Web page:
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13 of 13 people found the following review helpful By Bonner '62 VINE VOICE on June 14, 2006
Format: Paperback
I worked in Liberia for a year and could tell some of the same stories. Utter corruption at every level coupled with the average government fuctionary's well developed sense of his/her own importance makes dealing with them something that would lead Mother Teresa to drink. As the book makes clear, the state exists to serve the "elite", i.e. the gangsters. The author puts in all down in facinating detail. Haven't seen another book that captures what's wrong in Africa with such insight. Since the book was published Equatorial Guinea, the country that's the focus of the book, has come into a lot of oil wealth. The money has all disappeared into various off shore accounts owned by the gangsters in charge without benefiting the people one iota. Nothing ever changes. Aug 2008 update. I just read that Riggs Bank (now PNC) has been investigated because they have $375 million in funds that they were hiding for the gangsters.
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8 of 8 people found the following review helpful By jon@lol.lviv.ua on July 7, 1998
Format: Paperback
As a development industry professional grappling with both the academic and personal conflicts inherent in foreign aid programs, I found this story to be quite interesting on a number of levels. First, it is a good introduction to what foreign aid programs and the lives of the expat directors are really like. It is, as one reviewer said, part travelogue, part textbook-- on the whole, enjoyable.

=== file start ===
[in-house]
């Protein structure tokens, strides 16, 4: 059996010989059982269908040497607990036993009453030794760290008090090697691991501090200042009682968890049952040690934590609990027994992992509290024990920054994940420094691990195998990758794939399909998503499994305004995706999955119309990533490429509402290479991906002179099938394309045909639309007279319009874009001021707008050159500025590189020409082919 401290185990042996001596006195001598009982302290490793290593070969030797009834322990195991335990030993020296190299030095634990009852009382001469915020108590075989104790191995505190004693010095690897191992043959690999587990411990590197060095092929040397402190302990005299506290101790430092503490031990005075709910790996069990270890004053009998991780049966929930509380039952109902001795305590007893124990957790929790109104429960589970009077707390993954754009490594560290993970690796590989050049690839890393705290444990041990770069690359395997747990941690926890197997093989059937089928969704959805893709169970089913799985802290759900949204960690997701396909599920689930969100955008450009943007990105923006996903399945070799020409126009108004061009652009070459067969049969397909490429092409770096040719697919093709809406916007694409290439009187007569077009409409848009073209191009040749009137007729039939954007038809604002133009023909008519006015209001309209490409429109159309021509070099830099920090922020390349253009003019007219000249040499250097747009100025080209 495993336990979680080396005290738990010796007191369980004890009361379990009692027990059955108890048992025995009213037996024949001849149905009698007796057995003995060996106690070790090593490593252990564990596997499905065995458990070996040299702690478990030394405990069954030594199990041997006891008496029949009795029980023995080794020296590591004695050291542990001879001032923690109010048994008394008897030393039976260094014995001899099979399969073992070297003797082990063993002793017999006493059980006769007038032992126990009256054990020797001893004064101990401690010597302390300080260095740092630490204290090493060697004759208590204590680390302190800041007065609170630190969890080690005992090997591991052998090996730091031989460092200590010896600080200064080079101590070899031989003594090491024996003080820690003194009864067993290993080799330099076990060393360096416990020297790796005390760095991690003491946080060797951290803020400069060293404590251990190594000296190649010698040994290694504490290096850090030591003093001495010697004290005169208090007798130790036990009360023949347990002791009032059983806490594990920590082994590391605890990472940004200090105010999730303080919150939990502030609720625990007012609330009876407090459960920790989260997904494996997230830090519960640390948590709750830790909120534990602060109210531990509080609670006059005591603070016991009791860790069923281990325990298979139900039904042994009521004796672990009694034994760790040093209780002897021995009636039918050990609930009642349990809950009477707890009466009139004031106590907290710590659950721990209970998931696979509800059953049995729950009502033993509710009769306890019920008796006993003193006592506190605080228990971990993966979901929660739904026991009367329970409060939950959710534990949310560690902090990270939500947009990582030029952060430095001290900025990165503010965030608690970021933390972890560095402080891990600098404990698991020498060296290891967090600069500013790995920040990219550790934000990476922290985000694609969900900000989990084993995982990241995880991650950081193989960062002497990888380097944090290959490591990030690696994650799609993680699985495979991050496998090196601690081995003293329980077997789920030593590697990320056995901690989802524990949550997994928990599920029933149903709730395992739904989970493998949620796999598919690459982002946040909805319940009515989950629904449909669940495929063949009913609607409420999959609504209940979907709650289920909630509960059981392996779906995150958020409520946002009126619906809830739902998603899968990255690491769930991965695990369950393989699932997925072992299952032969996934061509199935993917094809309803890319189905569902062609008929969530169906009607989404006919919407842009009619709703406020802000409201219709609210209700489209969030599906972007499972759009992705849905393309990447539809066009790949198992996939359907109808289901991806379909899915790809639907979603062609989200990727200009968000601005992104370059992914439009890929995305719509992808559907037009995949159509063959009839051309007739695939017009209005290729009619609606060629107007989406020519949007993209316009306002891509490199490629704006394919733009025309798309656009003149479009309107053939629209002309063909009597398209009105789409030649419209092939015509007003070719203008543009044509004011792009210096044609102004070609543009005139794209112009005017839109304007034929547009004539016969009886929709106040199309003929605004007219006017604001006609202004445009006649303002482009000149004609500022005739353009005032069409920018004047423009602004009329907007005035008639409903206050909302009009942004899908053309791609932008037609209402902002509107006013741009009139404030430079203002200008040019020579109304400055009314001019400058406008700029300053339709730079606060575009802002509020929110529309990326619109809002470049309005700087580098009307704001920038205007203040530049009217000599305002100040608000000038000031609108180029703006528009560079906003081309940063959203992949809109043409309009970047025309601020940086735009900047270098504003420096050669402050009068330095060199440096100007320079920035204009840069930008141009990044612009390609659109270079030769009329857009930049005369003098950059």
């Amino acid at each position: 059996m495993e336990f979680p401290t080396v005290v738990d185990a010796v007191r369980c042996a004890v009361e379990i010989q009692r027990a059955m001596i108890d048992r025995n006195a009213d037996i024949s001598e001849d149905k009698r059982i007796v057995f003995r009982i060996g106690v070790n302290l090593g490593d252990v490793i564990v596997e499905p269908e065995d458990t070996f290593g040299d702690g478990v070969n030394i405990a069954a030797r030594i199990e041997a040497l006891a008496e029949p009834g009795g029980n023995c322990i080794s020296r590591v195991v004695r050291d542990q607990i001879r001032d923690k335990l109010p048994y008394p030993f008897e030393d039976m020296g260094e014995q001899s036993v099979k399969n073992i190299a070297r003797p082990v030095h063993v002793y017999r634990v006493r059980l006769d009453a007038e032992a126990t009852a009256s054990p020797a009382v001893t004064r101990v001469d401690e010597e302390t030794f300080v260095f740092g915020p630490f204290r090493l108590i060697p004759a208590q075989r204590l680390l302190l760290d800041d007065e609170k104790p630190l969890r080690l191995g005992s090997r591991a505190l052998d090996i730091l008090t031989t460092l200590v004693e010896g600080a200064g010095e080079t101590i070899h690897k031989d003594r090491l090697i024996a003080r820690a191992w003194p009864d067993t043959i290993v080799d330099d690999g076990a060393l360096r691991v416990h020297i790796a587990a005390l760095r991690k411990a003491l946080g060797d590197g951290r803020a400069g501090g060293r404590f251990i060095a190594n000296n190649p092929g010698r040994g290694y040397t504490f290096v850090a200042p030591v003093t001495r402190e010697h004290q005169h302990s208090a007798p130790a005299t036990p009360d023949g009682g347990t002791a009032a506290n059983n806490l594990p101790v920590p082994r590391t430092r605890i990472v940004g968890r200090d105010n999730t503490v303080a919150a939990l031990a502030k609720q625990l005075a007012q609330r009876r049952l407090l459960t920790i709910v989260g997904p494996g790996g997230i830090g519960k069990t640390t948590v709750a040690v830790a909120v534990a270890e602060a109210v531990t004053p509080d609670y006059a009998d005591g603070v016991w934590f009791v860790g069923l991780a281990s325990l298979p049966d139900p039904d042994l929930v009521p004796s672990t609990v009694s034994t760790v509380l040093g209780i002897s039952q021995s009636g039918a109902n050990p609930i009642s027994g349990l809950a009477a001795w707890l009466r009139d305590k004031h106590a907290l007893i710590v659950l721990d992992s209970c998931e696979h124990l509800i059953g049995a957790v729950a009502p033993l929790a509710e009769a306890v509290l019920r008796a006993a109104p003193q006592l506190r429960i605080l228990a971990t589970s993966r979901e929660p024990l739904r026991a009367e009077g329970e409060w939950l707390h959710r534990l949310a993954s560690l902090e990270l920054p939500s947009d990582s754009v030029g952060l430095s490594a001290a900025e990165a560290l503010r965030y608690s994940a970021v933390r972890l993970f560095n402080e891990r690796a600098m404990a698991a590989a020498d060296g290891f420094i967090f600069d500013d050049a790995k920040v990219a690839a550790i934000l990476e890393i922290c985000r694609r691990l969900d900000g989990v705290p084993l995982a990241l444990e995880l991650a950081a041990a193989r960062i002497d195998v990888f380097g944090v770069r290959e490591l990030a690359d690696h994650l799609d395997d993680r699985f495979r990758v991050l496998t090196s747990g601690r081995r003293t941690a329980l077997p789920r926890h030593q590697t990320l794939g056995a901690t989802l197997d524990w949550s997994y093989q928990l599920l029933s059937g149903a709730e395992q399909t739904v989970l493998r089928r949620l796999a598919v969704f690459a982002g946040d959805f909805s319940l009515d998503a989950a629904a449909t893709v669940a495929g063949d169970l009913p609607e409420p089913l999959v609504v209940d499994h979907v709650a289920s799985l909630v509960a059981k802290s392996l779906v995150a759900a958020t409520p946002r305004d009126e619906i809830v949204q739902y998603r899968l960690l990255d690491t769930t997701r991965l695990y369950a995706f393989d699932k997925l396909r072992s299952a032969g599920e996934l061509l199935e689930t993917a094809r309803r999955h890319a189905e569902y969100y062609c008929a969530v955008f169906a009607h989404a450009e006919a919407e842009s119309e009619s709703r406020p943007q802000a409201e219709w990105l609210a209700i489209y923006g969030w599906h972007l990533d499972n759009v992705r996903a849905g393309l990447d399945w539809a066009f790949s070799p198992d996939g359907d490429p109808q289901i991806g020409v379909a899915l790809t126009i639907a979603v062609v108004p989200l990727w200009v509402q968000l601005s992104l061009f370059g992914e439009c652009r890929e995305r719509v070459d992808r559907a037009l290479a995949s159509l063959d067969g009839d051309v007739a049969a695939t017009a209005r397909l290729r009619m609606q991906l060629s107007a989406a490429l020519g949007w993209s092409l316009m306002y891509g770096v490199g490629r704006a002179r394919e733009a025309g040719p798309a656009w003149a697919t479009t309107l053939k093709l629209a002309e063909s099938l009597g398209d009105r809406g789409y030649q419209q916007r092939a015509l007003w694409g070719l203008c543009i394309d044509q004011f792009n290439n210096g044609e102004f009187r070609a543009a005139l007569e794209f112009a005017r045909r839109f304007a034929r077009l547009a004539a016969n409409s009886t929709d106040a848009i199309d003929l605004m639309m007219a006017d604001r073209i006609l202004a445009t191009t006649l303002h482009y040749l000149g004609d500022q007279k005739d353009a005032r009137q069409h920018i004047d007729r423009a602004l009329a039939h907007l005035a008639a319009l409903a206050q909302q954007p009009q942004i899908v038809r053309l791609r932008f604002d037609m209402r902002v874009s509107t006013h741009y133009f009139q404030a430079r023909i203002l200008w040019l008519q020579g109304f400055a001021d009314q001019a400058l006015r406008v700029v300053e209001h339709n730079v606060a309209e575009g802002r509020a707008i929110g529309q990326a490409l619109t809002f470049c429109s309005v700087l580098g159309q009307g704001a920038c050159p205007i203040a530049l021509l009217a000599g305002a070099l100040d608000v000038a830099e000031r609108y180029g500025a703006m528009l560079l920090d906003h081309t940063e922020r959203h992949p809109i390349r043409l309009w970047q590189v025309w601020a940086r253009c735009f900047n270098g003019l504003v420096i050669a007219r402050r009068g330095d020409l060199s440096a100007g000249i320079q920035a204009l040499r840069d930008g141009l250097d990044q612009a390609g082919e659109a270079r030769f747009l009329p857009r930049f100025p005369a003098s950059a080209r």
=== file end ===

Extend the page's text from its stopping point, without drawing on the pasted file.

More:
For those more interested in the development business, as it is often derisively called, this book stands in sharp contrast to most others on the subject, which sharply criticize programs of the type described here (Road to Hell, Lords of Poverty). It's nice to read a positive review of one's chosen field from time to time.
That said, the author, perhaps unwittingly, damns the efforts of the more prosperous countries more than the others when all is said and done. For after all the surfing stories and tales of friends made, he leaves the country no better than he found it having accomplished nothing at all.
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5 of 5 people found the following review helpful By S. Shewmake on May 15, 2001
Format: Paperback
Tropical Gangsters gives you an interesting look into Equatorial Guinea through the eyes of an economist, but also a human.
If you're interested in development, foreign aid, etc you'll find this book fascinating. No groundbreaking theories are found here, but the practical side is conveyed clearly and precisely.
It reads like a diary of sorts, there are insights into cultural differences, personal life and political science questions.